First, although Cole touches on poverty here and there, he writes this whole book without touching on the explosive birthrate in the Middle East, surpassed only by some sub-Saharan African countries. If I were the American Prez, "engaging the Muslim world" would start with a frank talk about birth control, which, of course, comes in fair part from empowering women.
That, in turn, is something else Cole glosses over. He talks a bit about patriarchy, but there's no depth.
Second, he's either naive, or whitewashing, with two countries, to various degrees. (And, no, I don't count Iran as one of the two, really.)
They are Saudi Arabia and Pakistan. Page 83, for example, he accepts at face value Prince Turki's claim that bin Laden chose Saudis for most of his hijackers so as to sour Riyadh-Washington relations. Next page, he flat-out claims that Wahhabism is not a sect, denomination, or whatever within Sunni Islam. Of course, he does that to preserve his "big tent" understanding of Sunni, only saying that the big tent doesn't go that far to the "right." Nonsense. Just as not all Sunnis are fundamentalists, neither are all Christians Pat Robertson, etc. But, SOME Sunnis are fundamentalists, just like some Christians.
Next, Pakistan and its formation. Cole claims Muhammad Ali Jinnah was worried about the tyranny of the Hindu majority in a united post-British India, citing comments by Gandhi as proof. He ignores that Nehru, et al, ignored Gandhi's call for a peasant India, all at the spinning wheel, and that Gandhi himself was assassinated by a Hindu fundamentalist. He also ignores the complexity of Jinnah's gradual embrace of a separate Pakistan that included selfish political reasons. Cole also doesn't mention that Pakistan originally included, of course, East Pakistan, today's Bangladesh and that, especially there, the issues were much more complex than Hindu-Muslim ones. (Ironic, coming from someone who wants to stress the complexity of "engaging the Muslim world.")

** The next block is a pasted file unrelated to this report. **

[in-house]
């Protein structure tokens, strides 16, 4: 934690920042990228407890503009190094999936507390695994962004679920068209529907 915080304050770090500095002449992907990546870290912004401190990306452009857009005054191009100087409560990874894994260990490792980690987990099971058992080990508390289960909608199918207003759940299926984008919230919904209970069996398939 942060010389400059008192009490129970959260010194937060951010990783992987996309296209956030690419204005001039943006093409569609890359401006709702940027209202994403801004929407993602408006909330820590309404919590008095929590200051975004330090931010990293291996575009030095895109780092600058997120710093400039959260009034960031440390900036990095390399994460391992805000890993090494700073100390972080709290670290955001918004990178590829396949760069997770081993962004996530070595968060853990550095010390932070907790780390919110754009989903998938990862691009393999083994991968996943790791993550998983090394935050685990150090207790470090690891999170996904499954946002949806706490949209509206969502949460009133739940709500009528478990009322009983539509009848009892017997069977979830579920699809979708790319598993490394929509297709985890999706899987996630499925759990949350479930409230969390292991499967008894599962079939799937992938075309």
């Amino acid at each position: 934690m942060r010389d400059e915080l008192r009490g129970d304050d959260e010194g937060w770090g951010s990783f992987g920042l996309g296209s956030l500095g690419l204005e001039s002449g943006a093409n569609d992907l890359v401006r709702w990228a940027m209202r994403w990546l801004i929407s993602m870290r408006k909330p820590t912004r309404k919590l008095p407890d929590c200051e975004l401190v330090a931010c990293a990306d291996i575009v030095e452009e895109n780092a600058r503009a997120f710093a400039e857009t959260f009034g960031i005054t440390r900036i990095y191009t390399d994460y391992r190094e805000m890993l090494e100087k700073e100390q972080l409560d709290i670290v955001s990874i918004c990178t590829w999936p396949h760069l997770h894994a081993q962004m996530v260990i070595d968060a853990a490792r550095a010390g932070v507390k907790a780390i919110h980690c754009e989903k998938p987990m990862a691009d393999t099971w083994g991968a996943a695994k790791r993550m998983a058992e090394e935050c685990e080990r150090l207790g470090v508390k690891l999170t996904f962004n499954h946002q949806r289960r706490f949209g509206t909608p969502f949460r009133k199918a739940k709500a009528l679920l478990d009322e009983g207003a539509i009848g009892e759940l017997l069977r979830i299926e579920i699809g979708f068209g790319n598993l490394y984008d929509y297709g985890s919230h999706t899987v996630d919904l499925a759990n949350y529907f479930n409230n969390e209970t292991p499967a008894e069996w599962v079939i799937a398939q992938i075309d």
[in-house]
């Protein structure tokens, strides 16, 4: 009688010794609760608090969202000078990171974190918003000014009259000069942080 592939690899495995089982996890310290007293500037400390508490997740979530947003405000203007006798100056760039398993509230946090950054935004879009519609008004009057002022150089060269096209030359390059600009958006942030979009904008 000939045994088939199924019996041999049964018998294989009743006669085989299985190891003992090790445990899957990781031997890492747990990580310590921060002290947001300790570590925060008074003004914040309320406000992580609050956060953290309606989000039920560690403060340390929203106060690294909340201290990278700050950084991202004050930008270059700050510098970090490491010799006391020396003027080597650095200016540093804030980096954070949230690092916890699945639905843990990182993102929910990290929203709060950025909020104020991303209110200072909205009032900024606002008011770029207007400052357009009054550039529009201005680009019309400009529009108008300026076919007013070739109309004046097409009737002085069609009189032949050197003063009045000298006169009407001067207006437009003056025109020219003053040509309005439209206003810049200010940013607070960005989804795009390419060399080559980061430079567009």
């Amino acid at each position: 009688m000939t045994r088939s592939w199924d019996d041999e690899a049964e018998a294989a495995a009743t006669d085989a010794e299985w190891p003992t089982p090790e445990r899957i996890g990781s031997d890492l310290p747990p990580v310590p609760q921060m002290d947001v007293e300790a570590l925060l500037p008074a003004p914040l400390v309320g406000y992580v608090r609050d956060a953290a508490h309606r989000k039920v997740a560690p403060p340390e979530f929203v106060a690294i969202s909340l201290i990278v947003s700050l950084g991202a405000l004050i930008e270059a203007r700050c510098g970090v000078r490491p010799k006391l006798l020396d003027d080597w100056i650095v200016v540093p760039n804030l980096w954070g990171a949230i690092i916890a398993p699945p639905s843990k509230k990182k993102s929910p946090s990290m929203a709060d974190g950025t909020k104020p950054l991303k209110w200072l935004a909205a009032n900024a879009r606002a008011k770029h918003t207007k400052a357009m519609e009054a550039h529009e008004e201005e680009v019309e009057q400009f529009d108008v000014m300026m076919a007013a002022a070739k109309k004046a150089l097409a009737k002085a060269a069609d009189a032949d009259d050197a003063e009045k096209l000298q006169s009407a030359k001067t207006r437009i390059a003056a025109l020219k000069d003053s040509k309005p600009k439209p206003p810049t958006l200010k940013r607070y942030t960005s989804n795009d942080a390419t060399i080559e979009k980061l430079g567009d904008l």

So, Cole can be a good starting point. Just make sure to have several grains of salt handy,
The author is way off the mark on his narrative of violence and belligerence by the radical Islam. He is basically glossing over the problems within the Islamic society about their mistaken feeling of being victimized, their practice of committing violence even on ideological and rhetorical issues, their blind support to fellow Muslims even when they were on the wrong and simplifying the terrorism by Muslims as isolated acts of a few misguided. No other society in the contemporary world seem to commit the level of societal violence that Muslims have done whether in Chechnya, Europe, India or Middle East. Muslim intellectuals hardly ever seem to do any introspection over such violence and routinely defend their faith as if they are protecting a brand name. Until such introspection takes place within the Islamic society and they develop a new discourse to live peacefully in the modern pluralistic societies without demanding special privileges, any amount of reaching out to Muslims by others will be seen by all as appeasement. India experienced this first in the modern history by suffering dismemberment of their country.